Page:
After 10 years, $200M and 1,600 grants across 80 countries Gates’s Grand Challenges realize innovation and scale go hand in hand
I am an impatient optimist. New ideas excite me to the extent that they are scalable and actionable. There is no other sector where the urgency is more important than healthcare. And especially in emerging markets.
Last week, I had the opportunity to attend the Grand Challenges Annual Meeting hosted by The Bill and Melinda Gates Foundation. The global health junkie in me was ecstatic to be surrounded by the movers and shakers of global development. Bill and Melinda Gates truly believe innovation is the key to solving some of the world’s most intractable problems, which is why they launched Grand Challenges (GCs) in 2005. GCs are a family of initiatives fostering innovation to solve key global health and development problems. While the intention was good, the execution has hit some roadblocks.
10 years ago the Bill & Melinda Gates Foundation opened its pockets to fund scientific research from all over the world that would solve their original 14 GCs, which ranged from “developing needle-free delivery systems” to “developing a biological strategy to deplete or incapacitate a disease-transmitting insect population”. Not surprising, after announcing that they would be granting a total of $200M to the program, scientist everywhere lined up to get a slice of the pie. As of this year, more than 1,600 GCs grants have been made to science and technology innovators in 80 countries.
To kick-start this years meeting, which is the programs 10th anniversary, Bill and Melinda announce 3 new Grand Challenges:
- Putting Women and Girls at the Center of Development
- Creating and Measuring Integrated Solutions for Health Birth, Growth, and Development
- New Interventions for Global Health
If these new GCs look broad and generalized to you, it’s because they are. An editor from The Economist identified the challenges as “sounding more like aspirations than proposals for action,” and I’d have to agree. Don’t get me wrong, these GCs are great, no one would say they are bad ideas, but wasn’t it the specificity of the ideas that made them so special? Perhaps it was due to past GCs projects only taking baby steps towards product development rather than sprints that called for a more general approach.
To date, only a fifth of the original 44 programs are moving forward from lab to market. According to Tom Paulson from Humanosphere Gates himself said that he “was pretty naive about the philanthropy’s original expectations for this initiative.” In an effort to get more traction, Gates told the crowd gathered at the Westin Hotel for the meeting, that applicants will now be required to partner with manufacturers, biomedical companies or others with expertise in product development before they’ll fund a project.
During the event, Rajiv Shah, USAID administrator, also announced PACE (Partnering to Accelerate Entrepreneurship Initiative), USAID’s new program bridging philosophies from both philanthropy and business. The program is designed work with early-stage investment companies, to hire scouts to find the next entrepreneurs with innovative solutions to the world’s key development problems and turn them into a promising enterprise. In fact, Unitus Ventures, the early-stage impact venture that I work for, just announced their India alliance with USAID to do just that.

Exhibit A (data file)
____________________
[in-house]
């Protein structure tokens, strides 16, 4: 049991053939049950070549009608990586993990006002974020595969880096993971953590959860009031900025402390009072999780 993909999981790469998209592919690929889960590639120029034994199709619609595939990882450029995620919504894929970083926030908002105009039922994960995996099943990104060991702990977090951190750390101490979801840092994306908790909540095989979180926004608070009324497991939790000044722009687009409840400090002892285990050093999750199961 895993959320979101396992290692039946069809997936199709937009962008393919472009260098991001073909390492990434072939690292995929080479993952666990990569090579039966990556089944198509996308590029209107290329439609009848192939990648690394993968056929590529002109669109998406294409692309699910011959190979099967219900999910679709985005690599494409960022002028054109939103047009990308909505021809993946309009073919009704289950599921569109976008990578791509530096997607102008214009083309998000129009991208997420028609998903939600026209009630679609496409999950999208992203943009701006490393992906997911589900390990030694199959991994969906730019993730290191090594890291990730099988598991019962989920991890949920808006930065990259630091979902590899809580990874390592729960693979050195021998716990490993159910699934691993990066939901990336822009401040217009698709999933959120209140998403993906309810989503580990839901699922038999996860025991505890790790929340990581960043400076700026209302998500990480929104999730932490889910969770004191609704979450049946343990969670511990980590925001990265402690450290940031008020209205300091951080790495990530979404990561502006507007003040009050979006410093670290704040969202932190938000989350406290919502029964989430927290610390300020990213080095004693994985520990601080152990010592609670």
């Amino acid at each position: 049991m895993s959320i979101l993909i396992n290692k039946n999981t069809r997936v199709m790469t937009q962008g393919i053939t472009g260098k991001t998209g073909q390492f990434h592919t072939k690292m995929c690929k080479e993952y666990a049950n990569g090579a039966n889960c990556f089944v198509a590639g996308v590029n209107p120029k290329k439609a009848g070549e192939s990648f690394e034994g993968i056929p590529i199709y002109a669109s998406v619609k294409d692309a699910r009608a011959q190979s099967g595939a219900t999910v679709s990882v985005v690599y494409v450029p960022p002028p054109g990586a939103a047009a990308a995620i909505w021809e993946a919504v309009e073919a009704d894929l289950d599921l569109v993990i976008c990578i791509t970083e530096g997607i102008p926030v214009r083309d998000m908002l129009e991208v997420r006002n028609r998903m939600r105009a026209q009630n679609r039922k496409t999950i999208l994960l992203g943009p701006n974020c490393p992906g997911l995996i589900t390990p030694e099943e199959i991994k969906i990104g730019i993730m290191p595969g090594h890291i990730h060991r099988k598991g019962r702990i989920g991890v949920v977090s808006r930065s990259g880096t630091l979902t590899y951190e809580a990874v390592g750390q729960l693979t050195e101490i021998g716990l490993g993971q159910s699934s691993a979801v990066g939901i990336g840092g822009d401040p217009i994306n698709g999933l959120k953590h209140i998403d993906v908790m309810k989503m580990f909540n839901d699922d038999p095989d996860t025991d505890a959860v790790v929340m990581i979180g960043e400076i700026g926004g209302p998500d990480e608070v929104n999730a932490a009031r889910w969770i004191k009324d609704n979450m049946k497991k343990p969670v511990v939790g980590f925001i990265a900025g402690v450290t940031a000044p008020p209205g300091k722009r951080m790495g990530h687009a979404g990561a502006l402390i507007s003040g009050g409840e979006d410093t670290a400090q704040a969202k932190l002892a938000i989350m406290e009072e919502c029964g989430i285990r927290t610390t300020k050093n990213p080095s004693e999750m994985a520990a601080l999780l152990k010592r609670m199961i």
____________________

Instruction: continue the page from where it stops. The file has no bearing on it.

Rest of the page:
At Unitus Ventures, our filter systems runs on max power — every company that enters our pipeline goes though an intensive screening process. We check the basics of innovation, creativity, and whether or not it helps those at the base of the economic pyramid (BOP). But our key filter is scalability. Companies, in order to be successful and impactful, have to be scalable. What’s the point of having an awesome pediatric clinic if you can only reach 100 kids? How much better would it be if you could reach 100,000 or 10 million?
One of our recent healthcare investments, Welcare, has the potential to serve 100,000’s with affordable eye screening services saving 1,000’s of people from going blind. A patient arrives in one of their 20 screening centers and has their eyes quickly screened by a locally trained technician. Using the machine’s Internet connection, the technician sends the images to a certified ophthalmologist who remotely reviews and reports back the diagnosis. This greatly reduces the operating costs, allowing eye screenings to be offered at an affordable price. The location of the eye-screening center also plays an important role in reducing costs for patients. All centers are located within diabetes clinics or general hospitals to allow for on-premise, immediate screening. This company combines the best of both words, an affordable solution for the BoP and a way to scale to impact hundreds of thousands more.
Companies like this one will make the dynamic change that is necessary. So from one impatient optimist to another – let the innovative solutions roll!